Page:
The Ku Klux Klan is an outlawed, racist, ultra-conservative, fraternal organization dedicated to the supremacy of an Anglo-Saxon, Protestant society. Although never successful across Canada, the Klan was briefly popular in Saskatchewan in the 1920s.
The Ku Klux Klan (the name comes from the Greek word kyklos, or circle — "Kyklos Klan") was formed in Pulaski, Tennessee, in November 1865 by six ex-Confederate soldiers of the American Civil War. It was outlawed in the United States in 1871 because of violent and outrageous crimes against blacks and northerners, including murder and lynching.
Revived in November 1915 in Atlanta, Georgia, the "KKK" drew its support from middle- and lower-class Americans who feared the loss of conservative and rural values.
Klan members typically signalled their presence by burning a Christian cross. Their doctrines and violence were motivated by racial and religious hatred.
Klan in Canada
In 1921, the Klan was reported active in Montréal; by 1925, "klans," or local branches, had been established all across Canada.
Like their American counterparts, Canadian Klansmen had a fanatical hatred for all things Roman Catholic and feared that the purity of the Anglo-Saxon race was being jeopardized by new immigration. Moreover, they were not averse to committing crimes to achieve their goals.
The Klan appealed to few Canadians and remained relatively obscure, except in Saskatchewan. American organizers stole approximately $100,000 of Klan funds from the Saskatchewan branch in 1927. The Saskatchewan organization regrouped and, at its height in the late 1920s, boasted having 40,000 members.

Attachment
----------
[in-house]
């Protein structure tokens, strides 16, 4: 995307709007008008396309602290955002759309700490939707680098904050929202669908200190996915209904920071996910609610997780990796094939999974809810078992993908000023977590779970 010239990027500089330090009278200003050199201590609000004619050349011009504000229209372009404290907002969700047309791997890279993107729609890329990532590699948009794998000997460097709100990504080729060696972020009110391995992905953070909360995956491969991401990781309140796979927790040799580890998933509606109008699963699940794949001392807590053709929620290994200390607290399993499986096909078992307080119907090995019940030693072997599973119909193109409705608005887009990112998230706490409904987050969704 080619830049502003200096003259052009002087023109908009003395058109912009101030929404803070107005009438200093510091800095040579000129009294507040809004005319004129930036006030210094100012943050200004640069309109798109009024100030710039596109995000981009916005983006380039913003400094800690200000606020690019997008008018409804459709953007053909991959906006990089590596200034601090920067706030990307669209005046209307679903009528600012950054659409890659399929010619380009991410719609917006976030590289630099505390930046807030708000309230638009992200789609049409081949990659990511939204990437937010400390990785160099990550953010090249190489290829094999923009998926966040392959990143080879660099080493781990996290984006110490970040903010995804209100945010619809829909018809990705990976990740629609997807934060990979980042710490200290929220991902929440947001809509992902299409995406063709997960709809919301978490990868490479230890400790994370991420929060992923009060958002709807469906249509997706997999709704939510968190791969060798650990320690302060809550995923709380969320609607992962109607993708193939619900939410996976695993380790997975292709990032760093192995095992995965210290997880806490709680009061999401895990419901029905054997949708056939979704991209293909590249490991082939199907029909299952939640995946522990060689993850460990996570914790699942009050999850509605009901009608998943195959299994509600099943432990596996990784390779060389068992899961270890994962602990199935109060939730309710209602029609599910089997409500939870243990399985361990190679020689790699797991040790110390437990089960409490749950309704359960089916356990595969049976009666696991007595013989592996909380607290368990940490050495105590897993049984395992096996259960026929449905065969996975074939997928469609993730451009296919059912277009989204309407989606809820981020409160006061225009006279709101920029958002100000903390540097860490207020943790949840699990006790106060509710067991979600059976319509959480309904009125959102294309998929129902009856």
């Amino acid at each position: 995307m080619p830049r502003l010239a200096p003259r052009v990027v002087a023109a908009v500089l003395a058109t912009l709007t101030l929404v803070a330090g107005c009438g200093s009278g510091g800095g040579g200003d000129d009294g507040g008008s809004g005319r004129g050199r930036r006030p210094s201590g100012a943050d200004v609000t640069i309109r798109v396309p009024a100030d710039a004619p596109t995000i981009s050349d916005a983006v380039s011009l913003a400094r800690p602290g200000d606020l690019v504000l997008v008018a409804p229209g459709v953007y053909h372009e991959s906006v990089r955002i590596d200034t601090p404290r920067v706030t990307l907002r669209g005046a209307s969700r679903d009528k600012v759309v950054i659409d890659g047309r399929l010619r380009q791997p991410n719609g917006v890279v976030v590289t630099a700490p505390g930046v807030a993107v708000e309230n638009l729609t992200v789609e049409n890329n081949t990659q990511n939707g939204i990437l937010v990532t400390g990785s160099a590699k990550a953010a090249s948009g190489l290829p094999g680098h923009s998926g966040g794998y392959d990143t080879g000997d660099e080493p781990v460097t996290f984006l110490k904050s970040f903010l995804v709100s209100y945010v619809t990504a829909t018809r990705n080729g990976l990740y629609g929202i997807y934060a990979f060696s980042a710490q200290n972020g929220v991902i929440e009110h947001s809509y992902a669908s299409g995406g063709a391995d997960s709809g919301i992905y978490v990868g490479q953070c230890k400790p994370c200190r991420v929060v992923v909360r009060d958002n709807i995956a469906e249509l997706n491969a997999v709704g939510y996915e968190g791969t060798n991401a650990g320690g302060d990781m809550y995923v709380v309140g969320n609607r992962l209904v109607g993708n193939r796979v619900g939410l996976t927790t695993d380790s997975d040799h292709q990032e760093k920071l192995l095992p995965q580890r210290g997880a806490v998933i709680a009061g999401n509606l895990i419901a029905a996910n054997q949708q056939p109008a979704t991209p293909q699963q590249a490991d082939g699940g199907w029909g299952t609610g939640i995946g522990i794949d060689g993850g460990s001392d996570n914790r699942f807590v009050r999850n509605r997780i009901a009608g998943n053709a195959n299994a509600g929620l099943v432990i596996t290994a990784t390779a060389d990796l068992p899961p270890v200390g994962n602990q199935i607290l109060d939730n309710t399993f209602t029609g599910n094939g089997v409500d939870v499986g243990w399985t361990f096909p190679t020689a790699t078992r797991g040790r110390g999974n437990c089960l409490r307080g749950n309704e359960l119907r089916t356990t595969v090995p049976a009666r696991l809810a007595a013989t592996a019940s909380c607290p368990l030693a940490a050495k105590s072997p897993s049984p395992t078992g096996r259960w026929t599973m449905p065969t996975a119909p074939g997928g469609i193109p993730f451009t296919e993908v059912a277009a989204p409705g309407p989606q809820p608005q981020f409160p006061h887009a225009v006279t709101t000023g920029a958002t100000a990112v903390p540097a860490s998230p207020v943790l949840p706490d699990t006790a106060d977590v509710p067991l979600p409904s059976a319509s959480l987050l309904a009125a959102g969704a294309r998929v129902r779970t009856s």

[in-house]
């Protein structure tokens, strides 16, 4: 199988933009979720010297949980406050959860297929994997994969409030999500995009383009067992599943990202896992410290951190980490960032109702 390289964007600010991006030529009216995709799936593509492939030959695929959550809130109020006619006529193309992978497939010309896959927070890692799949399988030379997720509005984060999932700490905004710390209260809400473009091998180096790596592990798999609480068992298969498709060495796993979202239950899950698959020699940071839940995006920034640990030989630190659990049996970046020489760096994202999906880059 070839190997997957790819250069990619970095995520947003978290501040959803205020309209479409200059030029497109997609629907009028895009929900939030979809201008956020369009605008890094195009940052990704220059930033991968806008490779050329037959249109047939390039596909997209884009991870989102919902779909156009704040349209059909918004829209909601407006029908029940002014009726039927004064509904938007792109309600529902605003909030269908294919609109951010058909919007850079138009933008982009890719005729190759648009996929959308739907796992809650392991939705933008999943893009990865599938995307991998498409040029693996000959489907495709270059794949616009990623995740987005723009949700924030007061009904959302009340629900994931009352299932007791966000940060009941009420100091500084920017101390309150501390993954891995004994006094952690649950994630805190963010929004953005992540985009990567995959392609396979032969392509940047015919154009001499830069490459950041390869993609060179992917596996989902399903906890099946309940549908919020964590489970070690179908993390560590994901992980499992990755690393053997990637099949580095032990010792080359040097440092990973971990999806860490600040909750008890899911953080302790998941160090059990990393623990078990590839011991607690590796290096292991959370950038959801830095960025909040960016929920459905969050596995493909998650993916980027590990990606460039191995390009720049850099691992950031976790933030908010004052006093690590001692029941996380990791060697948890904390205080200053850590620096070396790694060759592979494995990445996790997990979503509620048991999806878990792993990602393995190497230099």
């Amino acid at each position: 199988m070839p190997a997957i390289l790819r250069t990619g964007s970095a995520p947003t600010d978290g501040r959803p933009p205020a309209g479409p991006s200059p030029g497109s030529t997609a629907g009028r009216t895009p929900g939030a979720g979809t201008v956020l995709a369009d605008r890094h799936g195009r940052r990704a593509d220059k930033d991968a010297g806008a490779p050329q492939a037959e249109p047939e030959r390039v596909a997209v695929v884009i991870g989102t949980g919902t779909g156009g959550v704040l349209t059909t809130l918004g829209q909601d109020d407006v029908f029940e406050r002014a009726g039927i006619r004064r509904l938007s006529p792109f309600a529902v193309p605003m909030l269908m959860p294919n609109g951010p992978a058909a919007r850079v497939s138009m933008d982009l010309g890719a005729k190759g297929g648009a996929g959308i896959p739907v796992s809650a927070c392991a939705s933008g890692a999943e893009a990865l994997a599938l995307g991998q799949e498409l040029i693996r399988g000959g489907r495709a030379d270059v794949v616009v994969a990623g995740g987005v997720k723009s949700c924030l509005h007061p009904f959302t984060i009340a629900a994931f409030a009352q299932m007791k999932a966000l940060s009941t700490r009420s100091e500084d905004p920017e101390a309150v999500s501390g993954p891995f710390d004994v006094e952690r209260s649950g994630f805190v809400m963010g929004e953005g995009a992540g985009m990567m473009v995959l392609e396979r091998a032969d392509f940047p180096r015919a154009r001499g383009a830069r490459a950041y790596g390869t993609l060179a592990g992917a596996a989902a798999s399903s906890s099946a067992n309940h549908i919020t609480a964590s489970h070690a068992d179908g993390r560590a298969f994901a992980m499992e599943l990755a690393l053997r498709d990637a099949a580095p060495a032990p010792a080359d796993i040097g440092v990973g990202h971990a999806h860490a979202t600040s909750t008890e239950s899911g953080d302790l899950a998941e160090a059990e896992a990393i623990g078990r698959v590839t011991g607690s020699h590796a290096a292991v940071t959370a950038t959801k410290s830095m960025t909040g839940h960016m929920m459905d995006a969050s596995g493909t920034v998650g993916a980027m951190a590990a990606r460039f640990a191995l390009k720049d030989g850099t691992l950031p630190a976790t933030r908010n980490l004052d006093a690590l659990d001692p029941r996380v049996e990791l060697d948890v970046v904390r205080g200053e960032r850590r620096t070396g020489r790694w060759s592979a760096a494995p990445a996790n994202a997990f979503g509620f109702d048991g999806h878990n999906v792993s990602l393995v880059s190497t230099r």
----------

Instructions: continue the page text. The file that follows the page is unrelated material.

In the 1929 provincial election, the Klan's influence helped end 24 years of Liberal rule in Saskatchewan, with the defeat of Liberal Premier J. G. Gardiner by Conservative leader J.T.M. Anderson.
In the decades that followed, the Saskatchewan Klan declined rapidly, as did the organization in the rest of Canada. In the late 1970s, the Klan attempted once more to organize in Canada, notably in Ontario, Alberta and British Columbia.
The organization's avowed white-supremacist stance, and further crimes committed by the American Klan during this period, have done little either to increase membership or to establish the Klan's credibility in the eyes of the Canadian public.
Today the Klan has a fringe, underground following by members of some white supremacist groups.
See also Prejudice and Discrimination.